Incident 2 Patter: DETERMINE IF A LOYAL OFFICER, RESIDENT OF EARTH, or FROM ANOTHER PLANET. If the latter two, start at their being picked up and shot and if from another planet, frozen in an ice cube, transported (flying saucer), taken to mountain, a volcano always, H BOMB EXPLOSION, TERRIFIC WINDS, EFFORT TO ORIENT, MAGNETIC STRIP UP FROM CENTER OF VOLCANO OR DOWN FROM AN AIRPLANE, EFFORT TO GET OFF AND FIND REST OF SELF, PROTEST, BEING PULLED ON STRIP, VISUAL DISPLAY OF INSTRUCTION BY A 'GO TO THE PILOT', WHO SAYS 'HE'S MOCKING IT UP'. There are 26 - 29 days of implanting (the CC and OT II, God and Devil material, reasons for this being done, helicopters, etc.) that need not be run. SOME WERE PACKAGED INTO CLUSTERS in the HAWAII and LOS PALMAS ISLANDS (8 to a cluster). If a loyal officer, the sequence is SURPRISE at being shot, placed at the volcano. Use meter to determine and determine volcano. Watch for earlier beginning (pulled in for a tax audit), run only up to the 'HE'S MOCKING IT UP' as BTs can go into 'free fall', spin and get sick from the 29 days implanting, with pneumonia and death the implanted phenomena of free fall in addition to insomnia. Coltus, the Reigning planet, Hubbard a part of the 'rescuing force that put an end to it'. Don't force or push them off, and answer the BTs questions. There were probably not any good or bad guys in this incident, although Hubbard insists the sector to have been a cultural desert since. Very SP BTs can usually be brought around with adept 2WC, Charm, Ruds, but if not use Power Processing on the rare hard core.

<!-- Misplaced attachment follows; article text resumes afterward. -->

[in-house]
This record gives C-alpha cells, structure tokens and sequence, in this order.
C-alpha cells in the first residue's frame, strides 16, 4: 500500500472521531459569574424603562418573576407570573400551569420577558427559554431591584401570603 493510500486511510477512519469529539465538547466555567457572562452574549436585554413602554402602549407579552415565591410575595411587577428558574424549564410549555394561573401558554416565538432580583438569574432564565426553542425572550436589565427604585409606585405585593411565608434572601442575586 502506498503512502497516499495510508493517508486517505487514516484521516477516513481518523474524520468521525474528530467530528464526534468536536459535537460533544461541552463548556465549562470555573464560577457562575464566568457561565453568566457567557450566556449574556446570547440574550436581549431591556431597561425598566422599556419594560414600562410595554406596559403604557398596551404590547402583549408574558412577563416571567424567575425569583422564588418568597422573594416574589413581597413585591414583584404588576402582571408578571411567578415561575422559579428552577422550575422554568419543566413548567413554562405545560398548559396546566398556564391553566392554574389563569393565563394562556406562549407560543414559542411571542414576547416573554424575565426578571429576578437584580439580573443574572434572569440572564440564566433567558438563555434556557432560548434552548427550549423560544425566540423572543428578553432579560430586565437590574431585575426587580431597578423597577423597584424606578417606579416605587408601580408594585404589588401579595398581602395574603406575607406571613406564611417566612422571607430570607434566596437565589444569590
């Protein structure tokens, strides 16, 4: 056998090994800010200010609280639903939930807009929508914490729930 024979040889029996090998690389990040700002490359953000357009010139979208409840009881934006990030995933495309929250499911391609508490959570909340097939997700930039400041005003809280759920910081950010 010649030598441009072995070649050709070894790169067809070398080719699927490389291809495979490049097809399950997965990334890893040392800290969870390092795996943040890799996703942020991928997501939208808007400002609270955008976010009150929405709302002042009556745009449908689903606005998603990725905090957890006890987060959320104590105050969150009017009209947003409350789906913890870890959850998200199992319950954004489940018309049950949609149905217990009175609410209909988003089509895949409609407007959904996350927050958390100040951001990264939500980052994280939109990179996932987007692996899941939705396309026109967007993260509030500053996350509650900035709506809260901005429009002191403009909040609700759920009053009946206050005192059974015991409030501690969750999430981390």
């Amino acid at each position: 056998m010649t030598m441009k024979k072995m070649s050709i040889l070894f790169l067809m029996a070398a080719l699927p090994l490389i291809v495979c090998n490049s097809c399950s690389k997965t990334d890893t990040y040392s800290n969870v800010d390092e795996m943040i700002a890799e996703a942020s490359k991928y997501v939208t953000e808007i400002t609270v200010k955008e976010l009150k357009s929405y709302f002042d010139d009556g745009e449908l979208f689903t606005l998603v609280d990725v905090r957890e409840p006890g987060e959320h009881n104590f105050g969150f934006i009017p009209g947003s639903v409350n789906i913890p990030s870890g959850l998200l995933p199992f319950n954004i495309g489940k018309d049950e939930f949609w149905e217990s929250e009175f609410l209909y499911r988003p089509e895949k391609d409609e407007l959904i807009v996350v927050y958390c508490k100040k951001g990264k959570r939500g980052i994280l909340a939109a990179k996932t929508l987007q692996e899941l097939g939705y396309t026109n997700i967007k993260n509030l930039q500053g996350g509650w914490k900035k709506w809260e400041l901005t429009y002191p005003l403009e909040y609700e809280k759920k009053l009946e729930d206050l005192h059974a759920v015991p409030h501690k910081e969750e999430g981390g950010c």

Incident 1: Dates 4 QUADRILLION YEARS AGO (which is 15 zeros or 4,000 trillion years ago).